Projects

Iranian Youth: Measures of Merit in the Islamic Republic

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The Islamic Republic came to power on a wave of youthful enthusiasm – students formed the backbone of the rallies, marches and protests that overthrew the Shah, and they wholeheartedly supported the installation of the Islamic Republic and its new order and morality. Today, however, Iranian youths are beginning to take a hard look at what Islamic fundamentalism promised, versus what it actually delivered and what it has meant to them and the quality of their lives. A pro-democratic, vibrant, critical movement of educated young people is underway in Iran. This development, which potentially could lead to important cultural, intellectual and social changes with an exemplary effect in the region, should be better understood.

This project will shed light on what "measure of merit" young people use in evaluating ideological systems, systems of governance and societal transformations. It will also illuminate the range of behaviors, from personal to political, by which young people manifest social disaffect.

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Most experts highlight the significant role of demographics for any developments in the region. This part of the world is extremely young. In most of the countries that comprise the greater Middle East, the median age of the population is 20 or below. This is worrisome in itself, for several reasons. As one expert puts it, 'the one generalization demographers are willing to make is that youth bulges disrupt the social equilibrium' and are frequently associated with "political turmoil and social unrest" 1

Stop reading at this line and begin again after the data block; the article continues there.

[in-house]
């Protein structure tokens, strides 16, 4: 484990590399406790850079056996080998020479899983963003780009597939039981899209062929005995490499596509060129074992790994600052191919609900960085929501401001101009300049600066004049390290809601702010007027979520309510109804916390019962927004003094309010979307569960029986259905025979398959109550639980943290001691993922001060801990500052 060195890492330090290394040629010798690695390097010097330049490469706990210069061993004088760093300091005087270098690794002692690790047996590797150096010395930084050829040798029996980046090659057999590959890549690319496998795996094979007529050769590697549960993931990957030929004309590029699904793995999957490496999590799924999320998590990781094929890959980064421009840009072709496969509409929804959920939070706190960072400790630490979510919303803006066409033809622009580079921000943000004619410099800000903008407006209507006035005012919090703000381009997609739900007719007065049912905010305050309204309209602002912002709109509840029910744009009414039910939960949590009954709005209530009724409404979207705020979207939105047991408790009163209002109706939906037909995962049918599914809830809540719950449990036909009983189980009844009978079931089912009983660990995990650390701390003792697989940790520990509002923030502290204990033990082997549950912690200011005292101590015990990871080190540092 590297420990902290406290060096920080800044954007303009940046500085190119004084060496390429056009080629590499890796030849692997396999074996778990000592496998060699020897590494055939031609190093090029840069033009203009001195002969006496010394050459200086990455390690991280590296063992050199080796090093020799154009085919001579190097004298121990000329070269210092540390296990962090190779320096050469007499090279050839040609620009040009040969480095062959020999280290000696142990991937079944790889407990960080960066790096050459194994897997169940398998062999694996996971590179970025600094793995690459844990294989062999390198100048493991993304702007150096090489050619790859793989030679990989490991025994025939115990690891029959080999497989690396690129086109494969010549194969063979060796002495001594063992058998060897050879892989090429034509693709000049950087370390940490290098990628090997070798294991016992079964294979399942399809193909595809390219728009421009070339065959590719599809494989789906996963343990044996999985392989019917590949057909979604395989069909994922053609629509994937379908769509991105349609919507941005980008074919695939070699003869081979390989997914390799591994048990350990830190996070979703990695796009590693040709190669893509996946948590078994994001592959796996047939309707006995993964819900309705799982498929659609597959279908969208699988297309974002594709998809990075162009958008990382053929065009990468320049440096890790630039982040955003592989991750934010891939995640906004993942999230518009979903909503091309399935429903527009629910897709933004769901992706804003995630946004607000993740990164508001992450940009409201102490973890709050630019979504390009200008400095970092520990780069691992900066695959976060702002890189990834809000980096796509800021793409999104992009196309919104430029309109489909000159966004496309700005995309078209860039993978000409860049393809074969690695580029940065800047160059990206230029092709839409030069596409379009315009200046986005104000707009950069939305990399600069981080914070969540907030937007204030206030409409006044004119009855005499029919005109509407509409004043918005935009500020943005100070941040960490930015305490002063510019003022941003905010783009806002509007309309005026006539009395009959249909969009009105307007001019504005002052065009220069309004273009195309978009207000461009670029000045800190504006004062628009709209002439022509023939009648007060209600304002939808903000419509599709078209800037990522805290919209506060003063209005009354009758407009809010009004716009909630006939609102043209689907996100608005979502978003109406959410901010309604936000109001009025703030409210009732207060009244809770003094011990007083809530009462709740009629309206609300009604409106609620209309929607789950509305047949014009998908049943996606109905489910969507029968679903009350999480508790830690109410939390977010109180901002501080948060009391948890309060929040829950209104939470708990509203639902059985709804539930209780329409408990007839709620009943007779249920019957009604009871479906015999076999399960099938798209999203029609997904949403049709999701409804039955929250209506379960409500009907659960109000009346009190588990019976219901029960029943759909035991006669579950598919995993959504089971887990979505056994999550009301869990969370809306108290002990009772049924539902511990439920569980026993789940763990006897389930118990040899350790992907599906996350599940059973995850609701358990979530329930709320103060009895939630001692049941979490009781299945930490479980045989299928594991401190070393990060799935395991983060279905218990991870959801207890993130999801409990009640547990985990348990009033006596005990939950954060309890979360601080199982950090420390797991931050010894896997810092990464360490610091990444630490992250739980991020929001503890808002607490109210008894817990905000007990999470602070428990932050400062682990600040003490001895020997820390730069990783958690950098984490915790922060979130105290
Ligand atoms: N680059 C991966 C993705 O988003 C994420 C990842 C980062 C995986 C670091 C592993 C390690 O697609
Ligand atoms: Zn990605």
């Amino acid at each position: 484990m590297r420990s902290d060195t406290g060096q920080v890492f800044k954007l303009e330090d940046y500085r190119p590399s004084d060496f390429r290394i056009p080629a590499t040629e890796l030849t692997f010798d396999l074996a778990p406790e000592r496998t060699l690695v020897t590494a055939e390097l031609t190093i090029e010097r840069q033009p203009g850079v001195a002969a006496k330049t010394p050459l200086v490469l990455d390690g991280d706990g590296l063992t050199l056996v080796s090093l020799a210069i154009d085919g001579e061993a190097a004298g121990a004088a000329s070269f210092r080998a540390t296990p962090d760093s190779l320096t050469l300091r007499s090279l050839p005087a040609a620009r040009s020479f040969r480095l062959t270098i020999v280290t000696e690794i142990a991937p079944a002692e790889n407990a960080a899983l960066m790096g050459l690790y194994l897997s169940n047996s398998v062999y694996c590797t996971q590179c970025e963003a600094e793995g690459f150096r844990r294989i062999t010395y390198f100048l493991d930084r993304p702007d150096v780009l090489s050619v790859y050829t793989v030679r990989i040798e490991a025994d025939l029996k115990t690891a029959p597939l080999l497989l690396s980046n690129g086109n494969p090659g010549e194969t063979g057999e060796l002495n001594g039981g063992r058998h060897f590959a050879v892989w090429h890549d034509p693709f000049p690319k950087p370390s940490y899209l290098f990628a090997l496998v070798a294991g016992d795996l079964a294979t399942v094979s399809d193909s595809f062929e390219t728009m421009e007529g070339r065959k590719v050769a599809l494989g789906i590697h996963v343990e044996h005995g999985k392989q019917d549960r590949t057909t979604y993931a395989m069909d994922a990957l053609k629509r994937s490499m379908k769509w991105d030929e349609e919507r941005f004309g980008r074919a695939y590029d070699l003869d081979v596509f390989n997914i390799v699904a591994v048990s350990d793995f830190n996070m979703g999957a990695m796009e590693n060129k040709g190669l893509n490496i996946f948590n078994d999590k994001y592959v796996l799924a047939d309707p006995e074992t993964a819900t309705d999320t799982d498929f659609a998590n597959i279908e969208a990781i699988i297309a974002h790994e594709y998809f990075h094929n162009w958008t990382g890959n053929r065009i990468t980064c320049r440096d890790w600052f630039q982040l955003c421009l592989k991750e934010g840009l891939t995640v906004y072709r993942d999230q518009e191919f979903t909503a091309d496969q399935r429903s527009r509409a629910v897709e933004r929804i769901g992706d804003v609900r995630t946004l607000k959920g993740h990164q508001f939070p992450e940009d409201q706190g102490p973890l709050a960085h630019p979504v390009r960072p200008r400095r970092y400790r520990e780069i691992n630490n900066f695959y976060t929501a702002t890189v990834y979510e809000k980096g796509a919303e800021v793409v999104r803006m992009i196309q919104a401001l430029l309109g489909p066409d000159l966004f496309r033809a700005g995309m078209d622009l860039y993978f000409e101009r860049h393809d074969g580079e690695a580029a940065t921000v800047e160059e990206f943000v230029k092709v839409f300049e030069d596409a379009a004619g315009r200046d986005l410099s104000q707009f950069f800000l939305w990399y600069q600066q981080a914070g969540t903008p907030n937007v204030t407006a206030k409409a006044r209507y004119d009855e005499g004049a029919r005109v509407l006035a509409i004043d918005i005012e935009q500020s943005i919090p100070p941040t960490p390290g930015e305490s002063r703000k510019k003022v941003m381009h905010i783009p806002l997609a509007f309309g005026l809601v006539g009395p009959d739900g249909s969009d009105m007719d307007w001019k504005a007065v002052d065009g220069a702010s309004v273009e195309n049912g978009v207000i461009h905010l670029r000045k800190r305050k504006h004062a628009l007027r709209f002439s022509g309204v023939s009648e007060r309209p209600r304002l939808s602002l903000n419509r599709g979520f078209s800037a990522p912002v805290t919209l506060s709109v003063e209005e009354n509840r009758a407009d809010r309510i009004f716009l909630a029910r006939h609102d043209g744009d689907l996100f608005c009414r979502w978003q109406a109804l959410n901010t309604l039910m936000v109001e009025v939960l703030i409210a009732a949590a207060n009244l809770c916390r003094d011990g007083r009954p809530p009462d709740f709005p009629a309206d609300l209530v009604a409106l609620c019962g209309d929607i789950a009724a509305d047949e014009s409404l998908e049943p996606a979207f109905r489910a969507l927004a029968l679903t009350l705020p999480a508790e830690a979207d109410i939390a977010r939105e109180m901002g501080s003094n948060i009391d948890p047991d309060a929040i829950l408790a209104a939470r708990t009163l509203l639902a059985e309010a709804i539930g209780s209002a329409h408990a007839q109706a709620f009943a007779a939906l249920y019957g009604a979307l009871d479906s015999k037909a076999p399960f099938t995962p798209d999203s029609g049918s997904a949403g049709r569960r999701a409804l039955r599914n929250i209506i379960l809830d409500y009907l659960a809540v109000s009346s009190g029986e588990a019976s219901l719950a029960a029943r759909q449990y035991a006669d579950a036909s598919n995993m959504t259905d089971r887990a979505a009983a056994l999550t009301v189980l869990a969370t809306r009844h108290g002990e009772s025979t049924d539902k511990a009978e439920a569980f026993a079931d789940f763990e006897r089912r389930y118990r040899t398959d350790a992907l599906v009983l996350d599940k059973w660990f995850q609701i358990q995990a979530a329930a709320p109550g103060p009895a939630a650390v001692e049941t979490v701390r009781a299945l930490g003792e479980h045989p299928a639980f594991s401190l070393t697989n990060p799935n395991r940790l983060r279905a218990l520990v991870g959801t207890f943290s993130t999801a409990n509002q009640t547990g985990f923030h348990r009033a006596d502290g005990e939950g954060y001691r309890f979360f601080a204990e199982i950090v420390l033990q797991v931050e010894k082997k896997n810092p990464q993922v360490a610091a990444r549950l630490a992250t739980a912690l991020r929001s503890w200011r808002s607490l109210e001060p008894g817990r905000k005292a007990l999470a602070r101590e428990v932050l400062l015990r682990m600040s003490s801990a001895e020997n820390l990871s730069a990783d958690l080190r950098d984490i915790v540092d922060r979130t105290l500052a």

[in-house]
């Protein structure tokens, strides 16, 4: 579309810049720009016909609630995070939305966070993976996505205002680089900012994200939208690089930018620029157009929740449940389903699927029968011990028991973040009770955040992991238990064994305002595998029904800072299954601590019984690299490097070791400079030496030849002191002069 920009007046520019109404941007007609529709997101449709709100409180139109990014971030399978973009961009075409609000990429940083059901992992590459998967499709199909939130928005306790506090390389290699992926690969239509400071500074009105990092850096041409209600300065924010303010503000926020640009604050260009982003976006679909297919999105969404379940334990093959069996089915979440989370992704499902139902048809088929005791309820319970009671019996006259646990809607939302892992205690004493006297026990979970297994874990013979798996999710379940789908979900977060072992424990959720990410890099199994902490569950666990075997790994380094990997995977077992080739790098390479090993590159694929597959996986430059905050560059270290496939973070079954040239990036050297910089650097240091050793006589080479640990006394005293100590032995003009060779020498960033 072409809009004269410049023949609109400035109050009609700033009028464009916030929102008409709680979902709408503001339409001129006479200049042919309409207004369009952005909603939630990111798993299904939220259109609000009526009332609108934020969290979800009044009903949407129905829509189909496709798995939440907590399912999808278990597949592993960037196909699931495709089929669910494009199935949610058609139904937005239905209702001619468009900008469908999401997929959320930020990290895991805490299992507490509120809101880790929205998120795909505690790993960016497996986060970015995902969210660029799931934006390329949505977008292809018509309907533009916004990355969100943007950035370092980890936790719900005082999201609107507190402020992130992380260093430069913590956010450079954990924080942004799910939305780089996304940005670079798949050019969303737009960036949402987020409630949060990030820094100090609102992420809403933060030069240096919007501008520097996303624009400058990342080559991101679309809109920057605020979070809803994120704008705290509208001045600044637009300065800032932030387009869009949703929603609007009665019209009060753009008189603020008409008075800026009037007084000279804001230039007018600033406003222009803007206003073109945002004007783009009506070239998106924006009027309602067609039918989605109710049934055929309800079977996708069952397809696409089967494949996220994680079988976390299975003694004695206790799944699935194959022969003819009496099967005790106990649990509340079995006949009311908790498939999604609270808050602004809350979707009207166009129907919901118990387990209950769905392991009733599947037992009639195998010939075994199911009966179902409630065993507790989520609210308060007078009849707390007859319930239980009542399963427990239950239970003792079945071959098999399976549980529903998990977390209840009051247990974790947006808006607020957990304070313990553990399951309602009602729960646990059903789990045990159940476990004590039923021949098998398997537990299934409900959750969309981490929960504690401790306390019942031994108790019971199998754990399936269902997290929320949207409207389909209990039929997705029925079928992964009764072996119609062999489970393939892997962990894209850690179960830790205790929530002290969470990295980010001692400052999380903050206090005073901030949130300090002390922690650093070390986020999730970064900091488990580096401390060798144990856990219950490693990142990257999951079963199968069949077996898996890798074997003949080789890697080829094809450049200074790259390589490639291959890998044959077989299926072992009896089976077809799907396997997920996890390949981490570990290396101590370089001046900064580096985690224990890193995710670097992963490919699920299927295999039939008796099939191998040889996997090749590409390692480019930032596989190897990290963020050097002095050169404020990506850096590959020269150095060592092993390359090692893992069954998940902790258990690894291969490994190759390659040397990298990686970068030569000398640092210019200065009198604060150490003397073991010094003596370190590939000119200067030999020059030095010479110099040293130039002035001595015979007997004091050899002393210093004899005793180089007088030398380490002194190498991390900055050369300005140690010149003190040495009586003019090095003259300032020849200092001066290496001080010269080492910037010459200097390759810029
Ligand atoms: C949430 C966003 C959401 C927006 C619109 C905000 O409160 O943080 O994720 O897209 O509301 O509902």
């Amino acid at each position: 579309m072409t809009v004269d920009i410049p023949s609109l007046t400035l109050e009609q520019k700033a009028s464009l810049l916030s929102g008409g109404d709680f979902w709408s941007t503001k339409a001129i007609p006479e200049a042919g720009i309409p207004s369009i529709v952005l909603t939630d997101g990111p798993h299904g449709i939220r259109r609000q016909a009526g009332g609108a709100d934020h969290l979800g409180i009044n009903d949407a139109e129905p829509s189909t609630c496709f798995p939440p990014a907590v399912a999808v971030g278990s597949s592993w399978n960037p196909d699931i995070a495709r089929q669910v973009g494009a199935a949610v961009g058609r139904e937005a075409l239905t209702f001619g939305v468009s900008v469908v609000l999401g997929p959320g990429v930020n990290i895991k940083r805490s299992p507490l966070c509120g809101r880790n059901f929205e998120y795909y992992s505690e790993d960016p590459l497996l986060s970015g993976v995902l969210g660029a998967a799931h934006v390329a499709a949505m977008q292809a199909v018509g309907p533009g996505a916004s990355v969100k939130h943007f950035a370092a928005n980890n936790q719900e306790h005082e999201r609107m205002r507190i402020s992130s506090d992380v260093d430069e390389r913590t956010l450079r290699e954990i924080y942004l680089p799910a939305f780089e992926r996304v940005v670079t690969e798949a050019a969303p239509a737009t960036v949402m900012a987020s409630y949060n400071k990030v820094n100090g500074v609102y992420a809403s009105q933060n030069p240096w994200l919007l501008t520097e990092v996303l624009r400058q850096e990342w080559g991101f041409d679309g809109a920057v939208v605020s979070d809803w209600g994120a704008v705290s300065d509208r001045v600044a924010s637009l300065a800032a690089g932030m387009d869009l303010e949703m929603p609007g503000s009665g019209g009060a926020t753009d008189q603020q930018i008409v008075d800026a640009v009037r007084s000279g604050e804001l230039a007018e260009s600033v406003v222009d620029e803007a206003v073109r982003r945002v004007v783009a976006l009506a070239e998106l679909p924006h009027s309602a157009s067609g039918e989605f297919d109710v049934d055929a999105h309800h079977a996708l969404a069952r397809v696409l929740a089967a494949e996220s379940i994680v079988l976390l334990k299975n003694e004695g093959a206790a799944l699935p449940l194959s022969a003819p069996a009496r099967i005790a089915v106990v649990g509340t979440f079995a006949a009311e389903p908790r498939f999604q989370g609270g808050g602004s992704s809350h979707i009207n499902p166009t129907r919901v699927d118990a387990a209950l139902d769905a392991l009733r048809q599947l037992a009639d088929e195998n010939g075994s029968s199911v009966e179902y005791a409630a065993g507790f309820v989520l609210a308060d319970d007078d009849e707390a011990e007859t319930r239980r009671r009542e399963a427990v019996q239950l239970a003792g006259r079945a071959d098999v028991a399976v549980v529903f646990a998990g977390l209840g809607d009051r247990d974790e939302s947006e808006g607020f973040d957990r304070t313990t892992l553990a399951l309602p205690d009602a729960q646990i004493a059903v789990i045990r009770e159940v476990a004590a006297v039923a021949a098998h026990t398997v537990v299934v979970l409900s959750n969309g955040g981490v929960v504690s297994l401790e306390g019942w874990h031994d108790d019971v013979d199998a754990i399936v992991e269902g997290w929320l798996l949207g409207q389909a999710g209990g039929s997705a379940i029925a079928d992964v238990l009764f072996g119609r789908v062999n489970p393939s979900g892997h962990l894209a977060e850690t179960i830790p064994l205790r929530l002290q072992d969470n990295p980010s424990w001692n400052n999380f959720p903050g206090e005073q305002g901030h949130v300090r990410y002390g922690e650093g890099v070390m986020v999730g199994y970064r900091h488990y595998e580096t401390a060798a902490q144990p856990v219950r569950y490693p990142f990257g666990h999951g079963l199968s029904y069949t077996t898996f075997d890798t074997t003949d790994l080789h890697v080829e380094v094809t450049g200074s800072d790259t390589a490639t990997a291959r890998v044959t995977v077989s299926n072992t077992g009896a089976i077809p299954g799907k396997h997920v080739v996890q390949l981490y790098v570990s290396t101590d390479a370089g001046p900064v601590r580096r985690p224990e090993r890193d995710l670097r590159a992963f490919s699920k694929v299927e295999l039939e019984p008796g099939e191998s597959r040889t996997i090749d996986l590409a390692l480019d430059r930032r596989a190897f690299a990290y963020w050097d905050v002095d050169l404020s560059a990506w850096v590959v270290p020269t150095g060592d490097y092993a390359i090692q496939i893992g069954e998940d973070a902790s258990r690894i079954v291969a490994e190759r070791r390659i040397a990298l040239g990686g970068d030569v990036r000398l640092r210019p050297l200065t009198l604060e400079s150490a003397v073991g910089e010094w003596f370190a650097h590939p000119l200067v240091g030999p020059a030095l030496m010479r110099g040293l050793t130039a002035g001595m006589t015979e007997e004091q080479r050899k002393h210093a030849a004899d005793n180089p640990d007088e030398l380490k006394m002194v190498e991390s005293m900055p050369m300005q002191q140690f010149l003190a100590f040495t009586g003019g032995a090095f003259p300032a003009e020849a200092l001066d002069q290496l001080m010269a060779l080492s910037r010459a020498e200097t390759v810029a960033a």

The Islamic Republic had initially endorsed large families, inspiring a baby boom. However, it soon became clear that this would massively overburden the country's services and economy, and the government aggressively reversed its course. Through a campaign of religiously endorsed, heavily advertised and free family planning, impressive results were achieved. While in 1986, the average number of children born to Iranian women was seven, it had dropped to 2.7 by 1998. This puts Iran in strong and positive contrast to some other parts of the Islamic world, where excesses of population growth continue.

The respective projections for 2025 in the tables clearly illustrate the difference: Gaza has the pyramid demographic typical of continued high fertility rates, while Iran shows the "youth bulge" reflective of a temporary baby boom.

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However, the social and economic consequences of such a baby boom are not as easily reversed. The increased burden on the economy and the infrastructure continues for decades, and even if the newly formed couples restrict themselves to two or three children, the baby boom has resulted in so many of these new couples that population growth continues. 2

Add the economic, social and political problems already confronting most of the societies where these young people live, and the concerns are compounded. Education systems are largely inadequate or inappropriate to the modern age; unemployment is already high, even before the next large cohort enters the job market; economies are already floundering.

This study looks at the social, cultural and intellectual expressions of youthful disaffect in Iran; explores its catalysts; and considers its significance for the attitudes of other young Muslim populations.
It focuses on three distinct levels at which this disaffect is finding expression:

  1. increased social problems affecting youth
  2. lifestyle rebellion, and
  3. intellectual and political protest.

Notes

1 Hassan Fattah, "The Middle East Baby Boom," American Demographics, September 2002, p. 57.
2 an interesting discussion of Iran's family planning initiative can be found in Robin Wright, The Last Great Revolution, Turmoil and Transformation in Iran, Knopf, N.Y. 2000, p. 160 ff.